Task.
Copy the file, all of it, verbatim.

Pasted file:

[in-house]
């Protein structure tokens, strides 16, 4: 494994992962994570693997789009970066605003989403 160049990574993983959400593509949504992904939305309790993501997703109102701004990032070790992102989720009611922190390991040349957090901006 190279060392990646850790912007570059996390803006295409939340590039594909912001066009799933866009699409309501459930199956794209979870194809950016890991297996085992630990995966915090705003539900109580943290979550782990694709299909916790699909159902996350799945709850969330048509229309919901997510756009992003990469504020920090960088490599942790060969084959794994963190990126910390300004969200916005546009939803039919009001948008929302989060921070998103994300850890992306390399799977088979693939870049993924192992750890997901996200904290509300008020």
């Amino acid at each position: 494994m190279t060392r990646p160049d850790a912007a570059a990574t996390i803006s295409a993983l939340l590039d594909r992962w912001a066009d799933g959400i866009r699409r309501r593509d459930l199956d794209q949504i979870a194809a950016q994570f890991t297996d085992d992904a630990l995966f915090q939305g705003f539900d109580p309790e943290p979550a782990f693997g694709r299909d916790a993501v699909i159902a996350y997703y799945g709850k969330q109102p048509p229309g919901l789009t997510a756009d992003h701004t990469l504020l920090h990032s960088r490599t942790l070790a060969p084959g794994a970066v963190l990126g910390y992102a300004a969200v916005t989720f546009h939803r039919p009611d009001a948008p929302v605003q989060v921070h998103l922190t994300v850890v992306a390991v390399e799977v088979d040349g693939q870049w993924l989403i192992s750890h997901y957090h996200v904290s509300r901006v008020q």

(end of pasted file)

[in-house]
């Protein structure tokens, strides 16, 4: 494994992962994570693997789009970066605003989403 160049990574993983959400593509949504992904939305309790993501997703109102701004990032070790992102989720009611922190390991040349957090901006 190279060392990646850790912007570059996390803006295409939340590039594909912001066009799933866009699409309501459930199956794209979870194809950016890991297996085992630990995966915090705003539900109580943290979550782990694709299909916790699909159902996350799945709850969330048509229309919901997510756009992003990469504020920090960088490599942790060969084959794994963190990126910390300004969200916005546009939803039919009001948008929302989060921070998103994300850890992306390399799977088979693939870049993924192992750890997901996200904290509300008020």
């Amino acid at each position: 494994m190279t060392r990646p160049d850790a912007a570059a990574t996390i803006s295409a993983l939340l590039d594909r992962w912001a066009d799933g959400i866009r699409r309501r593509d459930l199956d794209q949504i979870a194809a950016q994570f890991t297996d085992d992904a630990l995966f915090q939305g705003f539900d109580p309790e943290p979550a782990f693997g694709r299909d916790a993501v699909i159902a996350y997703y799945g709850k969330q109102p048509p229309g919901l789009t997510a756009d992003h701004t990469l504020l920090h990032s960088r490599t942790l070790a060969p084959g794994a970066v963190l990126g910390y992102a300004a969200v916005t989720f546009h939803r039919p009611d009001a948008p929302v605003q989060v921070h998103l922190t994300v850890v992306a390991v390399e799977v088979d040349g693939q870049w993924l989403i192992s750890h997901y957090h996200v904290s509300r901006v008020q």